Learn the Optimal Camera Settings for Stunning Landscape Photography

Thinking of getting into landscape photography? Learn about the best camera settings and shooting techniques in this quick video tutorial.

Anyone who has ever wanted to nail a beautiful landscape photo will know that it’s never as easy as pointing a camera to a stunning scene and pressing the shutter. There’s a lot involved to getting the colors, tones, and sharpness right to give justice to the beauty of the scene. That, of course, means getting your camera settings right. If you’ve been wondering about the optimal settings and shooting techniques for landscape photography, you’re in luck, because we have just the quick but useful video tutorial for your reference.

In his video below, Italian fine art landscape photographer Attilio Ruffo, shares his tips on four main settings for landscape photography: metering, exposure, focusing, and shooting:

Ruffo first talks about the two main metering modes: spot metering, for making sure that the light is right on a specific part of the scene; and matrix metering, which he uses most of the time to get a balanced metering throughout the scene. As he mentions in the video, the former is useful if you have a specific focus (like an interesting foreground), while the latter is better if you want to accurately expose the entire scene. To maximize the matrix metering, he also uses a graduated neutral density (ND) filter to decrease the dynamic range of the scene and make the sky look darker and avoid it looking blown out.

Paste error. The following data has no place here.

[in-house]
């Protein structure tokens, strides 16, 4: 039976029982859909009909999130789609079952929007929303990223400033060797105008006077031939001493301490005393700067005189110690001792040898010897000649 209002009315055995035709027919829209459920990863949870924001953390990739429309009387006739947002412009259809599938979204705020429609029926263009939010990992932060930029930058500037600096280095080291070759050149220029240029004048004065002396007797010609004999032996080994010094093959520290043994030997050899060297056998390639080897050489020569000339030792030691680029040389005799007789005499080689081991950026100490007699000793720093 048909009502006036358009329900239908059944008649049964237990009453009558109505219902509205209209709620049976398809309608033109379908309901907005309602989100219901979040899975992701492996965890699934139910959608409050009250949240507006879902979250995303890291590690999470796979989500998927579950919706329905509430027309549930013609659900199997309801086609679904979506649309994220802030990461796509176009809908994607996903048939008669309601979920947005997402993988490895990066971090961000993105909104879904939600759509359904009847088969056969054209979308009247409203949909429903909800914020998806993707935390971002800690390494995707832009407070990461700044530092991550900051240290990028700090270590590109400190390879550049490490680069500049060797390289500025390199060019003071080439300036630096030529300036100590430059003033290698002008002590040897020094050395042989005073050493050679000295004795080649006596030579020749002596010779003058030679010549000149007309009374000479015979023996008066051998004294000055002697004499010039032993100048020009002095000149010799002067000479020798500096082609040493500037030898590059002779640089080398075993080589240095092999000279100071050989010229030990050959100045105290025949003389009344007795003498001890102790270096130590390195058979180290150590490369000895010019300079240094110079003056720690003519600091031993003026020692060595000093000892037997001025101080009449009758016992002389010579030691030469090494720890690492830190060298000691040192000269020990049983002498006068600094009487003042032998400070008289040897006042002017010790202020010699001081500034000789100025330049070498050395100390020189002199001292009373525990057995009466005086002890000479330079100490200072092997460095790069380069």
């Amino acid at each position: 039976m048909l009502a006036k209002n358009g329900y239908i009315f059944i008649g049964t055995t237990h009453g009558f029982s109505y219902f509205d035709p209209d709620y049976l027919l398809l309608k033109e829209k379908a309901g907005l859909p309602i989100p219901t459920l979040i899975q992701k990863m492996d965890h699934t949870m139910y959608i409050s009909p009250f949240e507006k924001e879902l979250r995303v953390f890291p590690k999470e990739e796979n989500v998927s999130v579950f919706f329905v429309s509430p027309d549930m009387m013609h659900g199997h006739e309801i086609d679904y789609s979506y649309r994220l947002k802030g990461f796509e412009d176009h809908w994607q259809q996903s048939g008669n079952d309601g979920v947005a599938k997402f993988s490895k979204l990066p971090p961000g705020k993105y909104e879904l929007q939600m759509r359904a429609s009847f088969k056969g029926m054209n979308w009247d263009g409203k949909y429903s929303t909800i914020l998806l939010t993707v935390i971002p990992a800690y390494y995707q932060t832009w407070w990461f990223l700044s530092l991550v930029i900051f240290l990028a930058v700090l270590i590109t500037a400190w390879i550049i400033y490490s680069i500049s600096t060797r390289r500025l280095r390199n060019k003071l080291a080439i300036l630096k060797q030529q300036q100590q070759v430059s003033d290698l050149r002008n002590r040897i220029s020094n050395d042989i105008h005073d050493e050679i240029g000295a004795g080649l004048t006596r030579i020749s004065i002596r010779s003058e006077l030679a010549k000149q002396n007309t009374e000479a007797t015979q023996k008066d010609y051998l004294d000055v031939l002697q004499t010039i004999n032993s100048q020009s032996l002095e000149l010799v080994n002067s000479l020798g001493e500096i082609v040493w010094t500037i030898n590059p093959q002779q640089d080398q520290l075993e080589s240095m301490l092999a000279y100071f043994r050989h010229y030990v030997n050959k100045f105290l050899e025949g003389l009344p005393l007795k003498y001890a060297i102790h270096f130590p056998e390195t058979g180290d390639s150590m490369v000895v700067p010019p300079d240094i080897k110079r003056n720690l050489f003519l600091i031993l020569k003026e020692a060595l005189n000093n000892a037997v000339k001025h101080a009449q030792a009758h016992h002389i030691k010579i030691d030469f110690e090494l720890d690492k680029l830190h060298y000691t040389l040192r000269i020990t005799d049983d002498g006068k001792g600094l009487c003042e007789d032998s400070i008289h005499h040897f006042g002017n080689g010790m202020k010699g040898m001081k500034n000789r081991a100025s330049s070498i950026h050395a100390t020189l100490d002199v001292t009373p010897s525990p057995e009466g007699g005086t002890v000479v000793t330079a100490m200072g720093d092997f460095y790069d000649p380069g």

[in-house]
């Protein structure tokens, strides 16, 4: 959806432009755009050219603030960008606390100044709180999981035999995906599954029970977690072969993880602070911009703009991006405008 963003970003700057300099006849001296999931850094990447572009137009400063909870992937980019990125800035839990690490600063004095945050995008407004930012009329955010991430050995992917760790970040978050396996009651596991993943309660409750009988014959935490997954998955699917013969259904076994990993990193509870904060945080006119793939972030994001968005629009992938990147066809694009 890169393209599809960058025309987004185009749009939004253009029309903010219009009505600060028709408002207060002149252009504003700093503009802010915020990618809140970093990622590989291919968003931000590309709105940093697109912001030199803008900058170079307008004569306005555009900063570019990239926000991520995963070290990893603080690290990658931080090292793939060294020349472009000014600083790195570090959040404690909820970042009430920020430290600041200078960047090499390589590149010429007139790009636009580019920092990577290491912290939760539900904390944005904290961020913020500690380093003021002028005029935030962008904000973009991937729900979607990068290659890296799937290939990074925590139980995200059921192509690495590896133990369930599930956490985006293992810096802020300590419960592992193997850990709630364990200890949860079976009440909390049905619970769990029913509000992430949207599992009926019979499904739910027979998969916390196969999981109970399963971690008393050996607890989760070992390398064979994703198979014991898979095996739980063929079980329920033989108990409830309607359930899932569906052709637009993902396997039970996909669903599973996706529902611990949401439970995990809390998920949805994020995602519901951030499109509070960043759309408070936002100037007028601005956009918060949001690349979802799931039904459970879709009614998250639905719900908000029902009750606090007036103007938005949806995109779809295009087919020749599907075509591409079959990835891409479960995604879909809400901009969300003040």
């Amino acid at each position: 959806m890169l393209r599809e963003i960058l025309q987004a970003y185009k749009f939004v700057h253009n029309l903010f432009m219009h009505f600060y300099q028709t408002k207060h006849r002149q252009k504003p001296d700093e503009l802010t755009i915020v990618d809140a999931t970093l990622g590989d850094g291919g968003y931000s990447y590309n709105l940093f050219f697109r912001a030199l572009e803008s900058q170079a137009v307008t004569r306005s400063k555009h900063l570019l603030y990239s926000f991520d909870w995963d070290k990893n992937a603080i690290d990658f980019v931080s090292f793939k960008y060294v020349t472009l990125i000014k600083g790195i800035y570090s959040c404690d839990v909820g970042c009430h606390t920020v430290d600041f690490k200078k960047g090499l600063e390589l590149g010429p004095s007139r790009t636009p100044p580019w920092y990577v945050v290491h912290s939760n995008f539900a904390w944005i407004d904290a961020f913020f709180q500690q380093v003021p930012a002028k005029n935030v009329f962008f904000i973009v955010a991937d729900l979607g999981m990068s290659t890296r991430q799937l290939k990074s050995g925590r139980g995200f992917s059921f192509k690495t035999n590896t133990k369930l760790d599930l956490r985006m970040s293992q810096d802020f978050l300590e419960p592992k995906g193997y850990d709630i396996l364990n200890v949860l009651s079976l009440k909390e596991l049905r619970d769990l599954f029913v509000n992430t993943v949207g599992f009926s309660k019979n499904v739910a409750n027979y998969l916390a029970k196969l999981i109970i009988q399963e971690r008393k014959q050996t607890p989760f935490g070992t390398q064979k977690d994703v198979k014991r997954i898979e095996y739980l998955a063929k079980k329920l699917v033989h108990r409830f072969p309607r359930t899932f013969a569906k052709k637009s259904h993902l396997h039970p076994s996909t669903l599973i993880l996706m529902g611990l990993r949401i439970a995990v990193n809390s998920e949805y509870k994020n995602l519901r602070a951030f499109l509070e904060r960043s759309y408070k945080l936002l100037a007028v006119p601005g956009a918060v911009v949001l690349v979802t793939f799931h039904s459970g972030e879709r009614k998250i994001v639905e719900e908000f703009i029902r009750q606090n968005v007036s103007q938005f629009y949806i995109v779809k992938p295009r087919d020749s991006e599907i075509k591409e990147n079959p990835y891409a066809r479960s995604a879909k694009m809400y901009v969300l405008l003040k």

Next, he discusses the exposure triangle for shooting landscape scenes. He also shoots in aperture priority when shooting landscapes, because it allows him to be in full control of the apertures that he uses, which is usually f8 or f11. This way, he is able to prioritize the sharpness of his image. As for the ISO, he simply uses the lowest native sensitivity of his camera (which is ISO 64 in his Nikon D810). This minimizes the noise as much as possible. Lastly, he just shoots with whatever shutter speed his camera sets in aperture priority mode, which doesn’t make a big difference because he uses a tripod anyway.

As for focusing, Ruffo prefers to focus manually using his viewfinder instead of the Live View mode, as he feels he is able to concentrate on his composition when he looks through the viewfinder. He also explains that manual focus allows him to set the focus on the elements that he specifically wants to capture.

Lastly, he shoots with the mirror lock-up mode to minimize the motion blur caused by vibration when handling the camera. With this mode, pressing the shutter button the first time makes the mirror move up and lock into position, and doing it the second time takes the picture. For this, he uses a remote shutter release to press the shutter the second time. If you don’t have these options, he recommends using the self-timer and set it to two or three seconds so you’re not handling the camera as it takes the shot. This is especially useful for shooting long exposures.

Do check out Attilio Ruffo’s YouTube channel for more of his photography tips.

Screenshot image from the video by Attilio Ruffo